Reliving the Jazz Age


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  • Dressed up for a dance contest on Governors Island. Photo: Lorraine Duffy Merkl




  • Model T on Governors Island. Photo: Lorraine Duffy Merkl




After spending last Saturday in 1922, I returned to 2018 on the Upper East Side.

I always believed I was born too late. My favorite decade is the roaring twenties, which I fell in love with when I was nine and saw the movie “Thoroughly Modern Millie” with Julie Andrews and Mary Tyler Moore. How I wished women still dressed and accessorized as they did. When I was old enough and realized the styles could be gotten if one looked hard enough, I got into vintage jewelry and bought myself a cloche.

Over the years, my favorite works of fiction became the classics by F. Scott Fitzgerald, with “Rules of Civility” by Amor Towles at the top of my list of modern fiction. My non-fiction favorite (one of many) is Calvin Tomkins’s “Living Well is the Best Revenge,” about when the Mark Cross heir Gerald Murphy and his wife Sara hosted the Fitzgeralds, Cole Porter, Picasso, Hemingway and other expats in Antibes. I’ve also seen the movie “Mrs. Parker and Her Vicious Circle” more times than anyone should be allowed to re-watch a film.

So, it’s about time that I forked over the clams to attend the Jazz Age Lawn Party — now in its 13th year — on Governors Island. Every summer I read about it after the fact and said, “Next year.” This season, I made a point to be one of the people who everyone else was reading about.

Hosted and conceived by musician/crooner/bandleader/impresario, Michael Arenella, the event started as a small gathering of fans and friends who, like him, wanted to revel in the raucous, party-loving decade, when the world had just emerged from the grip of World War I, and everyone was ready to have a good time. This period in history became known as the “Jazz Age,” a term that many believe was coined by F. Scott, but he just made it popular and familiar by using it in his books.

My husband Neil and I took the 6 train to Bowling Green and then the ferry to Governors Island. Once there, we followed some flappers showing off their gams in fringed dresses and dapper dandies in straw hats and suspenders.

Neil and I weren’t mistaken for a couple of swells — we didn’t dress up. I figured most people, even though embracing the spirit of the event, would show up in regular clothes, with a handful dressed in costume. Boy, was I wrong.

A lot of people came in modern day designs created to look like antique fashions and styled up so there’d be no doubt they were bobbed haired jazz babies. Many though took the opportunity to appear as though they had time traveled to join the well-curated event in actual wardrobe from the era.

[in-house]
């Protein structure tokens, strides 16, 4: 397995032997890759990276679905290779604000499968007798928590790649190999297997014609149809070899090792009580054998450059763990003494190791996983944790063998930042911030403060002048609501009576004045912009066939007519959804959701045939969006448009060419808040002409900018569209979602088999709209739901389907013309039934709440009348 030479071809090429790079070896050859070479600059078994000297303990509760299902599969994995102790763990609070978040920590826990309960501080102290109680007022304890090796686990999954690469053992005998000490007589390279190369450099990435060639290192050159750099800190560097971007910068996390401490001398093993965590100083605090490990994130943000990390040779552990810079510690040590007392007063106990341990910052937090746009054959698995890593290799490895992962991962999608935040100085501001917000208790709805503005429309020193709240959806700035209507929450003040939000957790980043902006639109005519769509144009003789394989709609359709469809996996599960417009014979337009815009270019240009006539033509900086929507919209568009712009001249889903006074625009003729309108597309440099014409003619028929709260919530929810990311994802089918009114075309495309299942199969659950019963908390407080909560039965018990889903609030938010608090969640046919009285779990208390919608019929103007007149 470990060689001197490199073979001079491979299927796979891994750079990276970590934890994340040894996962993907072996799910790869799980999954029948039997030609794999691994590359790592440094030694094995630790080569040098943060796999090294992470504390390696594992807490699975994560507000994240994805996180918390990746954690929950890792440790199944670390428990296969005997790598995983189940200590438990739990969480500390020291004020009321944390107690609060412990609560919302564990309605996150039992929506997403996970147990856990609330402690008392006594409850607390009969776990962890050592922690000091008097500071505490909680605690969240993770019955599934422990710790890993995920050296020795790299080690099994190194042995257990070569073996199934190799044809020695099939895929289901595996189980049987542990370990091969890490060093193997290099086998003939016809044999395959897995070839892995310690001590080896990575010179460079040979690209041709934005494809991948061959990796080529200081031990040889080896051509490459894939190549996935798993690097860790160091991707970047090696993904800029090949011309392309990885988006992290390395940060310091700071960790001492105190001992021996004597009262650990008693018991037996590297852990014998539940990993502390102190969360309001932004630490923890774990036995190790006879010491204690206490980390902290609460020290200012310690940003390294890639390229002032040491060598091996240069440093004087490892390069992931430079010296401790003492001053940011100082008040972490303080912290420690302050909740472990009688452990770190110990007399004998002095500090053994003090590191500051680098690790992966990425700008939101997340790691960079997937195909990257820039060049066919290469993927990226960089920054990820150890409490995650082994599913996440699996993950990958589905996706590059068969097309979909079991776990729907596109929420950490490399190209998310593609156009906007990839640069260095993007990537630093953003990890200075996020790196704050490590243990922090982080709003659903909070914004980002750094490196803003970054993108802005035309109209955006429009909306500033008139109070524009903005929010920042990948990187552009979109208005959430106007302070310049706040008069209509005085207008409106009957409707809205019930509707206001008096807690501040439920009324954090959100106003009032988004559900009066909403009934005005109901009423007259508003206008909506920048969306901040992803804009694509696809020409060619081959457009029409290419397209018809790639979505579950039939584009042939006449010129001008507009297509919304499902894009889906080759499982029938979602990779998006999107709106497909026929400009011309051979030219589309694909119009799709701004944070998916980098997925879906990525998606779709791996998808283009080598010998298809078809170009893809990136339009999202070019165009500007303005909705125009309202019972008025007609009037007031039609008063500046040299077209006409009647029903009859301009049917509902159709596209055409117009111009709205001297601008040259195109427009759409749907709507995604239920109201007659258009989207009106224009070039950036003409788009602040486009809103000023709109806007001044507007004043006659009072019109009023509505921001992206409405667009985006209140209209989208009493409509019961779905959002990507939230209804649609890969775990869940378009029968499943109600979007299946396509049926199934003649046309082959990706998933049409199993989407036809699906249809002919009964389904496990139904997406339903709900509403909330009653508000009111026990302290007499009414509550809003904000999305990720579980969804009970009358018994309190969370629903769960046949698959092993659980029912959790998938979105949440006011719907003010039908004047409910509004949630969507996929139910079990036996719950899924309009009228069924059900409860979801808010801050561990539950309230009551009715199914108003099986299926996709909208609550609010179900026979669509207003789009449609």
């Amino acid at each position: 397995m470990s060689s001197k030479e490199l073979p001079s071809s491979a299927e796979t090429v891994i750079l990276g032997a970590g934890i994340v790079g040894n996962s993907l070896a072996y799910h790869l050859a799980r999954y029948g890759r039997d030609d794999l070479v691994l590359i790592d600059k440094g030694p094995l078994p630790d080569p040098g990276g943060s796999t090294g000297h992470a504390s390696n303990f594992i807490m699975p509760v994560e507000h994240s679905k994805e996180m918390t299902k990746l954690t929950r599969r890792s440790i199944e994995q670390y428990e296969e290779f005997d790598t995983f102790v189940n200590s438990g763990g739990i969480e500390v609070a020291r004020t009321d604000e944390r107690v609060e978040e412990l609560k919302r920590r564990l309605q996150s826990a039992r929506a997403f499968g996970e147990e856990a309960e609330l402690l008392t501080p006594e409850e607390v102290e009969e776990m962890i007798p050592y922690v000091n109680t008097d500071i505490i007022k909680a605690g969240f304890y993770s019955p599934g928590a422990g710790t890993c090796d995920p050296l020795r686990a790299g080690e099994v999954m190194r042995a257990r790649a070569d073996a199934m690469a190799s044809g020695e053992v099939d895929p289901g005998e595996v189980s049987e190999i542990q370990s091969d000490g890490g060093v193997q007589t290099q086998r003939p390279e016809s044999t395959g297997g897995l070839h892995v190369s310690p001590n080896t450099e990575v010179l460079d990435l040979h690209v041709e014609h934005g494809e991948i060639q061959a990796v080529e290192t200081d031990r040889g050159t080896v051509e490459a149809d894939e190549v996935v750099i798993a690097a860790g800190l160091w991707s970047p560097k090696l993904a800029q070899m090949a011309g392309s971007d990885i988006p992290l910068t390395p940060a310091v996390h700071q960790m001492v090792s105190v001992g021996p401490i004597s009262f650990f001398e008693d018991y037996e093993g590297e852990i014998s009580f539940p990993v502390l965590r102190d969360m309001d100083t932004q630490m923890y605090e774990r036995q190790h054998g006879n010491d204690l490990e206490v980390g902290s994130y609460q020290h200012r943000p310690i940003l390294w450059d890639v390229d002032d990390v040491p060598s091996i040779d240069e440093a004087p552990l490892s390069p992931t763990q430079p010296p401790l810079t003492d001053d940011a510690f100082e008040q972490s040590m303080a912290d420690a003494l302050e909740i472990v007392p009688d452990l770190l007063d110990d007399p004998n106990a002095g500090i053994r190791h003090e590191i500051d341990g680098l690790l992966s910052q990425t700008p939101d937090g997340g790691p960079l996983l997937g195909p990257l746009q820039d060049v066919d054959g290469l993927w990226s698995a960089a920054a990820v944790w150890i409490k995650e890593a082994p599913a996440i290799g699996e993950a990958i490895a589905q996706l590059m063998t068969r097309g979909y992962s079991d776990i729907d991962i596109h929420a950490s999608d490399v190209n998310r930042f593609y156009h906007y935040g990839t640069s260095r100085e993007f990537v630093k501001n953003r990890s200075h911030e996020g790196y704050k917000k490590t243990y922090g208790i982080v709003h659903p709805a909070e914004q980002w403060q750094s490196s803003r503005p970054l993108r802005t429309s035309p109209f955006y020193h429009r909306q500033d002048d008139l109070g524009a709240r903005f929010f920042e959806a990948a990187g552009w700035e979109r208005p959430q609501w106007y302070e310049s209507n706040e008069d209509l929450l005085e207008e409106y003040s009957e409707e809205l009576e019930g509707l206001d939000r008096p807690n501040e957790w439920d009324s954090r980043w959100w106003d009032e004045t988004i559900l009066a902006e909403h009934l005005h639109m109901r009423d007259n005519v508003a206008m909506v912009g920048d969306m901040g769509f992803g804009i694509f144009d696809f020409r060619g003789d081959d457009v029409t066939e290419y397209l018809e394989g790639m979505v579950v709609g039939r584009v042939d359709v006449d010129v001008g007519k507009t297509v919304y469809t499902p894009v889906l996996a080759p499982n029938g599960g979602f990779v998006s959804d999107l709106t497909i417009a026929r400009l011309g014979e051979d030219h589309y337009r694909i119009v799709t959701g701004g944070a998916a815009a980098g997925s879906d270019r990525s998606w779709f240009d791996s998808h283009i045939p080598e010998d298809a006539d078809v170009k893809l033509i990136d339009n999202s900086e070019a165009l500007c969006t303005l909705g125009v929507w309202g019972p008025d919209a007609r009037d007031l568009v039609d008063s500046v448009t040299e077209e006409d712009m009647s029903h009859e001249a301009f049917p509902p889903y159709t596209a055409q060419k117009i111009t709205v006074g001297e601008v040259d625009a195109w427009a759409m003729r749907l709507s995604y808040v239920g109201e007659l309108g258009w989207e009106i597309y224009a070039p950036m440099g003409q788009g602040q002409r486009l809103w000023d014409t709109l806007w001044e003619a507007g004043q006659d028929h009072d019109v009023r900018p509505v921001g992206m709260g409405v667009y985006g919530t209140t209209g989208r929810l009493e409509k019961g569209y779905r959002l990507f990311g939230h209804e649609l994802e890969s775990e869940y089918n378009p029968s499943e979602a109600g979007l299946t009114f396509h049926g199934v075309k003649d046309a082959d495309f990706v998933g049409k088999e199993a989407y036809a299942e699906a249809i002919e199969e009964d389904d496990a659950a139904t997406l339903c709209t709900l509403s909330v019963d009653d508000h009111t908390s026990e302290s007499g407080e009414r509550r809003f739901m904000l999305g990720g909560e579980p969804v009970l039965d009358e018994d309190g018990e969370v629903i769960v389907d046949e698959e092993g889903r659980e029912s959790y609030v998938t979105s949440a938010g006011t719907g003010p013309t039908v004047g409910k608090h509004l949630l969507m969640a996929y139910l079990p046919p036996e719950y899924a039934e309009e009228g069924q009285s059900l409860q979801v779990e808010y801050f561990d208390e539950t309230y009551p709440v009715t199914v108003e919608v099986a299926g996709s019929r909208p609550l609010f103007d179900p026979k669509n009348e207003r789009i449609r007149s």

Although there were picnic tables and food trucks (and hooch for those old enough to drink), those in the know brought blankets and picnic baskets, so they could relax on the lawn while listening to the musical stylings of the aforementioned Michael Arenella & His Dreamland Orchestra featuring Caravella’s Canarsie Wobblers and The Dreamland Follies, virtuoso piano-man and crooner Peter Mintun, as well as Queen Esther and her Hot Five. Indeed, the joint was jumpin’ on the make-shift dance floor.

There was a Charleston Dance Contest and plenty of tents selling archetypal everything. A croquet game was ongoing and the planners made sure to offer a variety of ways to remember one’s visit via a photo taken in a Model T or under the word “Bootlegger,” which had more of a mug shot quality.

There was even a tintype camera/developing system for a photo that would have you mistaken for a great-great grandparent. With the caricature option, the artist supplied the epoch outfit, in case, as Neil and myself did, you left your speakeasy glad rags at home.

At the end of our Prohibition era-inspired, Tin Pan Alley-filled day, we started the first leg of our journey home by taking the ferry back to Bowling Green. My only regret was that I hadn’t dressed for the occasion.

“Next year,” said Neil.

I’ve already begun planning my outfit. Trust me, it’ll be the bee’s knees.

Lorraine Duffy Merkl is the author of the novels “Fat Chick” and “Back to Work She Goes.”





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